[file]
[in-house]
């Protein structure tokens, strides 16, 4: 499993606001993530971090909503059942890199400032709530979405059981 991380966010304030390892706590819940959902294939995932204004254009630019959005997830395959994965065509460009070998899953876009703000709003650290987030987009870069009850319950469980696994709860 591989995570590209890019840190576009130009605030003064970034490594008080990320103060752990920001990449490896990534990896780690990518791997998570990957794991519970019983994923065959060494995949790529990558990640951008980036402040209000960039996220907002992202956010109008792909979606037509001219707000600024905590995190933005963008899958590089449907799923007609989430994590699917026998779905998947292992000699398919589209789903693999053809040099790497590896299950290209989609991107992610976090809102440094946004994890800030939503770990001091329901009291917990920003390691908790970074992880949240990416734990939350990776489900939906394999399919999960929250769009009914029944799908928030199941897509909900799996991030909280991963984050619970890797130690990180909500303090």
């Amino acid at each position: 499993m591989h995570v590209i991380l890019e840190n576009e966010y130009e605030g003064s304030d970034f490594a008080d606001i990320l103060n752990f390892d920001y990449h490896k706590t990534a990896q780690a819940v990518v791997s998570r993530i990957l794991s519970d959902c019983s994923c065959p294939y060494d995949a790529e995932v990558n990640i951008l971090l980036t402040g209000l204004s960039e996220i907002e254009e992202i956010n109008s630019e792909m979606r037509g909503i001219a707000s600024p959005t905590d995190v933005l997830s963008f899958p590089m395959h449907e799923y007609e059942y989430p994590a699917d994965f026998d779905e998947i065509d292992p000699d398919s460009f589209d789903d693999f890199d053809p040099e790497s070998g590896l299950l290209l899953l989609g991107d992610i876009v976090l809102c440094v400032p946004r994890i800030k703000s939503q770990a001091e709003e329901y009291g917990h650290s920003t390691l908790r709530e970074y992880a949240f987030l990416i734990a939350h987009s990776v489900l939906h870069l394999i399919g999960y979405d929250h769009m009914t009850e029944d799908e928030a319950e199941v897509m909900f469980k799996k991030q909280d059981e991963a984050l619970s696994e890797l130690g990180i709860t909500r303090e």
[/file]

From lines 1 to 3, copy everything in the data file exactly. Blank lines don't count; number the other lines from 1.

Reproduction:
[in-house]
């Protein structure tokens, strides 16, 4: 499993606001993530971090909503059942890199400032709530979405059981 991380966010304030390892706590819940959902294939995932204004254009630019959005997830395959994965065509460009070998899953876009703000709003650290987030987009870069009850319950469980696994709860 591989995570590209890019840190576009130009605030003064970034490594008080990320103060752990920001990449490896990534990896780690990518791997998570990957794991519970019983994923065959060494995949790529990558990640951008980036402040209000960039996220907002992202956010109008792909979606037509001219707000600024905590995190933005963008899958590089449907799923007609989430994590699917026998779905998947292992000699398919589209789903693999053809040099790497590896299950290209989609991107992610976090809102440094946004994890800030939503770990001091329901009291917990920003390691908790970074992880949240990416734990939350990776489900939906394999399919999960929250769009009914029944799908928030199941897509909900799996991030909280991963984050619970890797130690990180909500303090």
């Amino acid at each position: 499993m591989h995570v590209i991380l890019e840190n576009e966010y130009e605030g003064s304030d970034f490594a008080d606001i990320l103060n752990f390892d920001y990449h490896k706590t990534a990896q780690a819940v990518v791997s998570r993530i990957l794991s519970d959902c019983s994923c065959p294939y060494d995949a790529e995932v990558n990640i951008l971090l980036t402040g209000l204004s960039e996220i907002e254009e992202i956010n109008s630019e792909m979606r037509g909503i001219a707000s600024p959005t905590d995190v933005l997830s963008f899958p590089m395959h449907e799923y007609e059942y989430p994590a699917d994965f026998d779905e998947i065509d292992p000699d398919s460009f589209d789903d693999f890199d053809p040099e790497s070998g590896l299950l290209l899953l989609g991107d992610i876009v976090l809102c440094v400032p946004r994890i800030k703000s939503q770990a001091e709003e329901y009291g917990h650290s920003t390691l908790r709530e970074y992880a949240f987030l990416i734990a939350h987009s990776v489900l939906h870069l394999i399919g999960y979405d929250h769009m009914t009850e029944d799908e928030a319950e199941v897509m909900f469980k799996k991030q909280d059981e991963a984050l619970s696994e890797l130690g990180i709860t909500r303090e």